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Photo Hi, my name is Brian and I am 16 years old. I live in Michigan and I was diagnosed with Type 1 diabetes on July 1, 1999. This was a big surprise to me as I had never heard of diabetes. I was supposed to be playing in a baseball tournament that weekend but instead of playing baseball, I spent the time in the hospital.

I liked the hospital bed, and the TV, but I was pretty surprised about what I had facing me. So quickly I went to needing all the needles and shots, I was really angry. My mom had made me the doctor's appointment that started all this because I was drinking so much and going to the bathroom all the time. I couldn't make it through one inning in baseball without having to go so bad I could hardly think about the game. I tried to tell my Mom that I was only drinking a lot because it was so hot out, but she said I had to go to the doctor. I hated getting shots and she told me they might want to take my blood. Here I was afraid of getting just one blood test and now I test at least 6 times every day - how life changes.

Even though this was all very new to me and to my parents and family (I have two big sisters age 21 and 26) I think we adjusted pretty well. I guess there just wasn't too much time to feel sorry for myself or anything. I started with just two shots a day, but within a year was on three shots, and sometimes 4. I have always tested 4 - 7 times every day. As of March 1st 2001 I am using the insulin pump. I first used the MM508 and now have the MM715. The pump is not a cure (which is what I would really like) but it has made a lot of things so much easier. I can sleep in on the weekends! I can stay up late with my friends and have late night snacks! There are even times when I am playing with my friends that I just skip a meal - especially lunch on the weekends, and that's OK too. I don't have to stop what I am doing to have a snack or a meal - I eat what I want when I want. I am very good at figuring out my carb counts so I do a good job of "bolusing" for my meals. I only have to change where my pump is attached every 3 - 3 1/2 days, so I get a lot fewer shots. I check my blood more often, but I don't think blood checks are a very big deal. Most important is that my A1c is improving and I am in good health.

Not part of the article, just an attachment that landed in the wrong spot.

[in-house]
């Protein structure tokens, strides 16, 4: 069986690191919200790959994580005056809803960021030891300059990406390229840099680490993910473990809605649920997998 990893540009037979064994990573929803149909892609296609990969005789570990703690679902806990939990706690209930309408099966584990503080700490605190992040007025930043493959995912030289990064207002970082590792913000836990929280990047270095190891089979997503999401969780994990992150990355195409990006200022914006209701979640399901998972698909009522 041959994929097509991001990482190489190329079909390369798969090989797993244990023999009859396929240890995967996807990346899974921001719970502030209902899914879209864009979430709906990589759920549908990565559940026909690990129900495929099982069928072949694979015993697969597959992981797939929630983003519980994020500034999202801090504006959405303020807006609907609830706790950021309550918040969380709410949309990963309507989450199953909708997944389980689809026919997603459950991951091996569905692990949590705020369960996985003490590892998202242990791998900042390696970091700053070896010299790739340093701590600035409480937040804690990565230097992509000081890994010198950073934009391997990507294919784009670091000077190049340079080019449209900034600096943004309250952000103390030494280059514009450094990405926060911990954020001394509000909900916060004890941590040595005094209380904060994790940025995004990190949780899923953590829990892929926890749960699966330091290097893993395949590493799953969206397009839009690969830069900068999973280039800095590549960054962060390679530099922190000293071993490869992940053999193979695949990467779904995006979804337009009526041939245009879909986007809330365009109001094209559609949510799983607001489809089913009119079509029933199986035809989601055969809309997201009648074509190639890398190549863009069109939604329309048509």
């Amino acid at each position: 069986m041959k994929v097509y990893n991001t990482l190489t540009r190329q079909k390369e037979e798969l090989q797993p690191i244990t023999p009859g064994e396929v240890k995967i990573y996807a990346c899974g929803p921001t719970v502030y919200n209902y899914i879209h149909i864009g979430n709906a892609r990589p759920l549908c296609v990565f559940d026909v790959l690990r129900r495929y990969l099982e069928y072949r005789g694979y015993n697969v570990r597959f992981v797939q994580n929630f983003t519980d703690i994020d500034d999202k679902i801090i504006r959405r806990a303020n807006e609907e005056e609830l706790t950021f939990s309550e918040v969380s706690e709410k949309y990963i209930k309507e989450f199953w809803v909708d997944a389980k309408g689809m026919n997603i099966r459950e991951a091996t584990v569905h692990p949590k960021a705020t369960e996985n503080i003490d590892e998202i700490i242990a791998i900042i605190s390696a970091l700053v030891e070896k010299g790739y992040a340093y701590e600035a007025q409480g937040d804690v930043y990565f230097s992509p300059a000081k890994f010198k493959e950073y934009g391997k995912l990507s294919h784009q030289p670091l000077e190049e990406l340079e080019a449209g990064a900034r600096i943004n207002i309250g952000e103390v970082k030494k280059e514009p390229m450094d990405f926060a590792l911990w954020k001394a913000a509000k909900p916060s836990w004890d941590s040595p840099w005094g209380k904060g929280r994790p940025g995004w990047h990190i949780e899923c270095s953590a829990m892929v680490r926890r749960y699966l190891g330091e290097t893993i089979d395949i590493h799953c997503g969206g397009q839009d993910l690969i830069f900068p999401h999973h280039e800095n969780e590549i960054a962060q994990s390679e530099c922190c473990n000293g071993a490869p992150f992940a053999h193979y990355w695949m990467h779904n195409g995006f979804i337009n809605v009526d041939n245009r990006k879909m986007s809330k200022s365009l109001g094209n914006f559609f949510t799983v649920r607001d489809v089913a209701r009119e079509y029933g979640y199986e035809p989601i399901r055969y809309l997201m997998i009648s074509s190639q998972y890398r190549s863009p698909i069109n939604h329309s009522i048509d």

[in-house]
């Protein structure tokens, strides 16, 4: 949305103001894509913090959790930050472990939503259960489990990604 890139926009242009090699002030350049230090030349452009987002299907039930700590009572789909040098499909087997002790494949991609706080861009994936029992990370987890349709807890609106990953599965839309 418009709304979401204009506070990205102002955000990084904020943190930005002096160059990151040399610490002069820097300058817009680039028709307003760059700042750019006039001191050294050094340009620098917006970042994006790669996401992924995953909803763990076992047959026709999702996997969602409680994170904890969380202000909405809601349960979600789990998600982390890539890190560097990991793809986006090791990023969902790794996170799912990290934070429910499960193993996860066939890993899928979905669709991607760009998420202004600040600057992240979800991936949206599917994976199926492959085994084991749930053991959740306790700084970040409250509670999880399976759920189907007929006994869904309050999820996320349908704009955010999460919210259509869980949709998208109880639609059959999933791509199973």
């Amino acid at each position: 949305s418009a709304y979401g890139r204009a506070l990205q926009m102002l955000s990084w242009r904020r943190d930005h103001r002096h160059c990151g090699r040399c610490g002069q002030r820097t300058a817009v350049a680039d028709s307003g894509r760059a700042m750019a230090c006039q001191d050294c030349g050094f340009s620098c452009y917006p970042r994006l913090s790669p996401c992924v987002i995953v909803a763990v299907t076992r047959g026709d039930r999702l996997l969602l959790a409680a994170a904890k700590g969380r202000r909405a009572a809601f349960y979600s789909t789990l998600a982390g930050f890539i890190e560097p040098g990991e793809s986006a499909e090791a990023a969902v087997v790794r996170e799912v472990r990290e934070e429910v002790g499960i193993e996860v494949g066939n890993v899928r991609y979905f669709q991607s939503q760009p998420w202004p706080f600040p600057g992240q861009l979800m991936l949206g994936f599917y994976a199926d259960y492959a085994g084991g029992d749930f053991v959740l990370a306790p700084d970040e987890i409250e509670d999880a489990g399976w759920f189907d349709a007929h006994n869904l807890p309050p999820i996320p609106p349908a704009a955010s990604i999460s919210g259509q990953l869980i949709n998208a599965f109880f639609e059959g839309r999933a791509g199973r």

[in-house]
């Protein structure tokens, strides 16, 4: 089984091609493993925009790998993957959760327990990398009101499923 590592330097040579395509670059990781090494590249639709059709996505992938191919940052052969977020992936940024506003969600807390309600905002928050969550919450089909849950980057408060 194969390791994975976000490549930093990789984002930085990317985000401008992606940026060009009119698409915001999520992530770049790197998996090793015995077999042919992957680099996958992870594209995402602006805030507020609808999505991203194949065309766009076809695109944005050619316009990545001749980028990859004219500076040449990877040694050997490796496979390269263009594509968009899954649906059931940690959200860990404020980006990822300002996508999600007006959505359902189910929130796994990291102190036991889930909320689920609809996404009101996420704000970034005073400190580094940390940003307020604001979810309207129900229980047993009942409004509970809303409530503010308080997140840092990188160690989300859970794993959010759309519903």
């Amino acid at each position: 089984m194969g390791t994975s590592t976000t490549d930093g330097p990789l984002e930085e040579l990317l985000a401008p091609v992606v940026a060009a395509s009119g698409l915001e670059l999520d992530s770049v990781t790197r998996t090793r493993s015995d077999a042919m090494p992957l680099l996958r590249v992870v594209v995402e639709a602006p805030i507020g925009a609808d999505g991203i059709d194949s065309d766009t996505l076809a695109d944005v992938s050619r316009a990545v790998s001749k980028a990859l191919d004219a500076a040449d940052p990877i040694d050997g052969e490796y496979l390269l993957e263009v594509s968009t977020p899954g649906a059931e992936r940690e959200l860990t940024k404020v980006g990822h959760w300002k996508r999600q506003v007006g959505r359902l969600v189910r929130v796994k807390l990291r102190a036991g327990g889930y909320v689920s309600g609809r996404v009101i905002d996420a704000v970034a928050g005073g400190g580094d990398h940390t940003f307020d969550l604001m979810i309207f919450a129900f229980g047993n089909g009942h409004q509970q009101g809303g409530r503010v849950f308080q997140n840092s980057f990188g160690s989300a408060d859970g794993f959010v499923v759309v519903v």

As far as my life away from diabetes - its a pretty normal 16 year olds life. I am in the 11th grade in high school. I play for a travel baseball team in the spring and summer. This past summer my team won the prestigious Indiana Bulls U15 tournament - it was great. I also play on my high Schools varsity baseball team. As a sophomore I was pretty happy to be named to the All-County Team. During baseball season I combine the use of my pump with a daily shot of Lantus. This is called the un-tethered regimen and makes it much easier to disconnect my pump for extended periods. I don't like to wear my pump when I play baseball. Being on the pump has made it easier on this very busy schedule.

You can reach me via email at brianrobinson25 AT
Brian Robinson

Published October 11, 2000
Updated October 16, 2005

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